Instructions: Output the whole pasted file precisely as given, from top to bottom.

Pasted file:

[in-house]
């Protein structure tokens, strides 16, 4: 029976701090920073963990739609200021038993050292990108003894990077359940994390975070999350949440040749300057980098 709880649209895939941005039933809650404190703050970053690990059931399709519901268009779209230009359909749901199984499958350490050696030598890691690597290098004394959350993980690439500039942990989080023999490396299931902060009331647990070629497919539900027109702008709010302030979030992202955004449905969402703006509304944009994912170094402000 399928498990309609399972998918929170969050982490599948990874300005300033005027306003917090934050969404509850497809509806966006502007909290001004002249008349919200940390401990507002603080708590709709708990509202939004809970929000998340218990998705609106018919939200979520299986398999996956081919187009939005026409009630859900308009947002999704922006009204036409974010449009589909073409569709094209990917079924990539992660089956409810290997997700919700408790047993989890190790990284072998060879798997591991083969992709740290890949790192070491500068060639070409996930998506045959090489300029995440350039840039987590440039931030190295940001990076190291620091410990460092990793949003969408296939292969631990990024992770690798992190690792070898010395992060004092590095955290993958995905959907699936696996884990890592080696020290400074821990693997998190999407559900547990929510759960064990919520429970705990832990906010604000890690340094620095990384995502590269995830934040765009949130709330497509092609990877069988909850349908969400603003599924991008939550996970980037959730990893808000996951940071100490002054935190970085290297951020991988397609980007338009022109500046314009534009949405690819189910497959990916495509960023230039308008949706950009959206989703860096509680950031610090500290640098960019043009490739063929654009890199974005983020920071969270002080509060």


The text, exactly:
[in-house]
């Protein structure tokens, strides 16, 4: 029976701090920073963990739609200021038993050292990108003894990077359940994390975070999350949440040749300057980098 709880649209895939941005039933809650404190703050970053690990059931399709519901268009779209230009359909749901199984499958350490050696030598890691690597290098004394959350993980690439500039942990989080023999490396299931902060009331647990070629497919539900027109702008709010302030979030992202955004449905969402703006509304944009994912170094402000 399928498990309609399972998918929170969050982490599948990874300005300033005027306003917090934050969404509850497809509806966006502007909290001004002249008349919200940390401990507002603080708590709709708990509202939004809970929000998340218990998705609106018919939200979520299986398999996956081919187009939005026409009630859900308009947002999704922006009204036409974010449009589909073409569709094209990917079924990539992660089956409810290997997700919700408790047993989890190790990284072998060879798997591991083969992709740290890949790192070491500068060639070409996930998506045959090489300029995440350039840039987590440039931030190295940001990076190291620091410990460092990793949003969408296939292969631990990024992770690798992190690792070898010395992060004092590095955290993958995905959907699936696996884990890592080696020290400074821990693997998190999407559900547990929510759960064990919520429970705990832990906010604000890690340094620095990384995502590269995830934040765009949130709330497509092609990877069988909850349908969400603003599924991008939550996970980037959730990893808000996951940071100490002054935190970085290297951020991988397609980007338009022109500046314009534009949405690819189910497959990916495509960023230039308008949706950009959206989703860096509680950031610090500290640098960019043009490739063929654009890199974005983020920071969270002080509060």